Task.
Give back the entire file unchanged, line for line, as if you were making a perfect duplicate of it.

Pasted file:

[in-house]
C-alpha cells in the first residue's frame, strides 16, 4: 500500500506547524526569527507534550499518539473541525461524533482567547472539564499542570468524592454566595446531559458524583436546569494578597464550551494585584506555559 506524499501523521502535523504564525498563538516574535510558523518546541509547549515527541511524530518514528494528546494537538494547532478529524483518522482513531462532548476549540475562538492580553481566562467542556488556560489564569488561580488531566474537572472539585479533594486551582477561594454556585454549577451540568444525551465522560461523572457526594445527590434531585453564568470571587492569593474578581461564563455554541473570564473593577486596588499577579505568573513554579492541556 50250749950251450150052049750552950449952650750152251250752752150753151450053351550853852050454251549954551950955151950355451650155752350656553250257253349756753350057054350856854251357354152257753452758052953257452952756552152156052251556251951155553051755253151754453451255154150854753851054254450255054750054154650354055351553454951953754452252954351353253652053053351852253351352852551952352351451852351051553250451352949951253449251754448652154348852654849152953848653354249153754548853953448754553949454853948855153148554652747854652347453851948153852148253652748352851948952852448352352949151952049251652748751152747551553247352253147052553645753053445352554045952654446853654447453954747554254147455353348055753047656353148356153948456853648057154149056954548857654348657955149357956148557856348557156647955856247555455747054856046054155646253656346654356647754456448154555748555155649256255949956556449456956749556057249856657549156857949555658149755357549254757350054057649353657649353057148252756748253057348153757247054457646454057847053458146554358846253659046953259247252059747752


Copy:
[in-house]
C-alpha cells in the first residue's frame, strides 16, 4: 500500500506547524526569527507534550499518539473541525461524533482567547472539564499542570468524592454566595446531559458524583436546569494578597464550551494585584506555559 506524499501523521502535523504564525498563538516574535510558523518546541509547549515527541511524530518514528494528546494537538494547532478529524483518522482513531462532548476549540475562538492580553481566562467542556488556560489564569488561580488531566474537572472539585479533594486551582477561594454556585454549577451540568444525551465522560461523572457526594445527590434531585453564568470571587492569593474578581461564563455554541473570564473593577486596588499577579505568573513554579492541556 50250749950251450150052049750552950449952650750152251250752752150753151450053351550853852050454251549954551950955151950355451650155752350656553250257253349756753350057054350856854251357354152257753452758052953257452952756552152156052251556251951155553051755253151754453451255154150854753851054254450255054750054154650354055351553454951953754452252954351353253652053053351852253351352852551952352351451852351051553250451352949951253449251754448652154348852654849152953848653354249153754548853953448754553949454853948855153148554652747854652347453851948153852148253652748352851948952852448352352949151952049251652748751152747551553247352253147052553645753053445352554045952654446853654447453954747554254147455353348055753047656353148356153948456853648057154149056954548857654348657955149357956148557856348557156647955856247555455747054856046054155646253656346654356647754456448154555748555155649256255949956556449456956749556057249856657549156857949555658149755357549254757350054057649353657649353057148252756748253057348153757247054457646454057847053458146554358846253659046953259247252059747752